Millennials are supercharging the 2022 Housing Market, right? Wrong according to data from the US Census. In fact, Millennials are BOYCOTTING the Market.
Youthful cities have a perpetual stream of new demand for housing units and retail goods, creating upward pressure on occupancies and rents across their commercial real estate markets. Meanwhile, older cities continually fight an uphill battle from subdued population and business growth, depressing real estate returns.
The best way to measure the youth of a city is to assess its Millennial Share (% of the population from 25 to 44). The Millennial age demographic is important for future growth because they have the most children and spend the most money in the local economy.
Austin is the runaway leader in millennial share at 33.0%, with a smattering of Rocky Mountain and West Coast growth cities like Denver, Seattle, and Portland dotting the top of the list. At the other end of the spectrum are a collection of former Rust Belt cities like Pittsburgh, Rochester, and Cleveland, with Millennial Shares around 25%.
But just how important is an eight percentage point difference in millennial share? Extremely important. The graph below plots the relationship between a metro’s millennial share in 2005 and its growth in households through 2018.
The relationship is quite robust with a 0.45 r2, indicating that Millennial Share explains nearly half of household growth on its own.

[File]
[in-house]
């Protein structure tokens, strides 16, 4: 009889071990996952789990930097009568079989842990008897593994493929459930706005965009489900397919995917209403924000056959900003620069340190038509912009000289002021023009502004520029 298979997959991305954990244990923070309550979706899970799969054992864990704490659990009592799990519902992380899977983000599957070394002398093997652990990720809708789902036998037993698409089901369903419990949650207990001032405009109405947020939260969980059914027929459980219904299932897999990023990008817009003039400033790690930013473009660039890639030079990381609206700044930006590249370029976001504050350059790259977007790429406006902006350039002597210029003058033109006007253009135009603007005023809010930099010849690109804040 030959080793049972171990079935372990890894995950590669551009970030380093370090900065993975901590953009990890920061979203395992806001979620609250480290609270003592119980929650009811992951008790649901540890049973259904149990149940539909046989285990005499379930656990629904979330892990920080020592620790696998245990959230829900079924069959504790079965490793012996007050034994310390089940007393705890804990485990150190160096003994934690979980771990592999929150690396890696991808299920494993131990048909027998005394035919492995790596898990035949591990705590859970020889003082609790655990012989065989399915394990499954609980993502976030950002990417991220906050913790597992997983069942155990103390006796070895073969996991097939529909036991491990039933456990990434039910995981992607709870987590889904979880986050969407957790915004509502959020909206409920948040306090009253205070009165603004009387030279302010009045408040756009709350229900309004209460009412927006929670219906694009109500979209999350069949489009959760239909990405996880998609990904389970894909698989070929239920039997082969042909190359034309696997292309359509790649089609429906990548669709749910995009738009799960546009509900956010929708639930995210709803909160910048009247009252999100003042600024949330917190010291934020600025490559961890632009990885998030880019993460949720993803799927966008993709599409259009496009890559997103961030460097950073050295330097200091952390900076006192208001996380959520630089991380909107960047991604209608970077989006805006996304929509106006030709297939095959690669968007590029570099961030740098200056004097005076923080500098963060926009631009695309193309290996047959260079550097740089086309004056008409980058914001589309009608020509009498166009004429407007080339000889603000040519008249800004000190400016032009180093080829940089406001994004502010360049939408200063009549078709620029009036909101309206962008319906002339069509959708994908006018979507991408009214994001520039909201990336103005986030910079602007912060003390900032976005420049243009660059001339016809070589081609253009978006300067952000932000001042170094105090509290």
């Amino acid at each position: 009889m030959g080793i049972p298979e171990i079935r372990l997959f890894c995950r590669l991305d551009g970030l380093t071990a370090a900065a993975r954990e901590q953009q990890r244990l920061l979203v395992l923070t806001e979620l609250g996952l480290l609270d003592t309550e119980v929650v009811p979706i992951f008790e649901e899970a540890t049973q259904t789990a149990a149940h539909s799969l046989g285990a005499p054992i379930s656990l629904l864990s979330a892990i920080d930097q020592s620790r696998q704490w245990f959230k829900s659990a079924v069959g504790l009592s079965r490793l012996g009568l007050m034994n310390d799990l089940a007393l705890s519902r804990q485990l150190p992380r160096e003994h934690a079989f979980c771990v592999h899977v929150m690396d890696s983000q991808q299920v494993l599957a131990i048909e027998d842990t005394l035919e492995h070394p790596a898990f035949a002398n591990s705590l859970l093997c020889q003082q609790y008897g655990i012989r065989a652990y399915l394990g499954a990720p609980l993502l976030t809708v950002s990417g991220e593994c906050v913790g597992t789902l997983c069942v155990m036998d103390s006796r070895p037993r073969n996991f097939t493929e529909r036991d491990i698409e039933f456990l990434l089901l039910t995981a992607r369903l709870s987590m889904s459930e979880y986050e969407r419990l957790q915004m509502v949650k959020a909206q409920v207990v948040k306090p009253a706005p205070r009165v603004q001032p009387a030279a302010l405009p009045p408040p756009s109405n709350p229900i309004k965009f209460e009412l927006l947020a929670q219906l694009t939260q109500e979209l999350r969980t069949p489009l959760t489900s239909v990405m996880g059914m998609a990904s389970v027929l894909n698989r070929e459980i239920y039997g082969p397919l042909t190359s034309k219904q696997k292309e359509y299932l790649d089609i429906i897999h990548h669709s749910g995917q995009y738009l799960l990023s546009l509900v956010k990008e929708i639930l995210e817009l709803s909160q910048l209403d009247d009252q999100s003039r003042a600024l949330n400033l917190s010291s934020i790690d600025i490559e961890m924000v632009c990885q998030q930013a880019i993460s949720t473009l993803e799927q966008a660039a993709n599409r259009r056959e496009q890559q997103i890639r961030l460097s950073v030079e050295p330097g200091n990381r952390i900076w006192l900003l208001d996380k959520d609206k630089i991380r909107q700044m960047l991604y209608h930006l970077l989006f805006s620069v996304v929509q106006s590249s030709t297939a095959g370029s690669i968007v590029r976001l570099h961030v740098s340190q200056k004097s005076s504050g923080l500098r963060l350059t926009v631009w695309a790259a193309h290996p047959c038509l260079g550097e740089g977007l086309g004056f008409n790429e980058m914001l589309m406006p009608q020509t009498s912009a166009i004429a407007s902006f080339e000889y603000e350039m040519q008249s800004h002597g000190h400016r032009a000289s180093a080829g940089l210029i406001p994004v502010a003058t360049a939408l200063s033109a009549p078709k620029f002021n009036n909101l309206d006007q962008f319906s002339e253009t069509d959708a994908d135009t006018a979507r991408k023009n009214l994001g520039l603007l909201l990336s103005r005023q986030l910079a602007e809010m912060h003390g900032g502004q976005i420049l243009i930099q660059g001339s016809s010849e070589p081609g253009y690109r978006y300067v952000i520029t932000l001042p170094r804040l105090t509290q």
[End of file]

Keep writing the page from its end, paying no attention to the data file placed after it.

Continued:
How could such a simple indicator explain so much of a city’s growth? The answer lies in the inverse relationship between new births and deaths. Metros with a high Millennial Share gain a growth advantage by producing more children than older metros. But their youth garners a second growth advantage through experiencing fewer deaths each year than an older metro.
Austin, based on the age distribution of its population, experiences 2.4 births for every death. Growth markets like Denver, Nashville, and Columbus measure around 1.8. Former Rust Belt towns like Pittsburgh and Cleveland fall in stark contrast with a Birth to Death ratio hovering around replacement level.
These contrasts existed over the last decade and are likely to persist into the future. Pittsburgh’s Birth to Death Ratio was 1.15 in 2005 and lowered to 1.05 in 2018. Cleveland’s lowered from 1.43 to 1.14. These cities could fall below the 1.00 mark soon, at which point organic population decline sets in.
Of course, there’s more to growth than just births and deaths. Metros compete with each other to attract adult migration, which is typically allocated on the basis of jobs and economic opportunity. However, economic opportunity and Birth to Death ratio are inextricably related.
More births equate to more consumer spending on homes, furniture, food, cars, schooling, and entertainment across the local economy. This increased spending creates jobs, which magnetically attracts inward migration. Moreover, large companies tend to value a youthful labor force when picking expansion cities, further amplifying the growth divide.
This isn’t to say cities like Pittsburgh and Cleveland should be ignored from a real estate investment perspective. Their older population provides a higher demand for specific services, such as senior living and healthcare (Pittsburgh has the 3rd highest share of doctor and nurse employment while Cleveland is 5th). Perhaps independent living facilities or market-rate apartment communities near hospitals are good investments in these metros.
However, when it comes to general real estate investment, youthful cities should be prioritized, even accounting for the likely lower returns offered in markets such as Austin and Denver. Their growth advantages are going to persist over the next decade at minimum, and likely well into the future.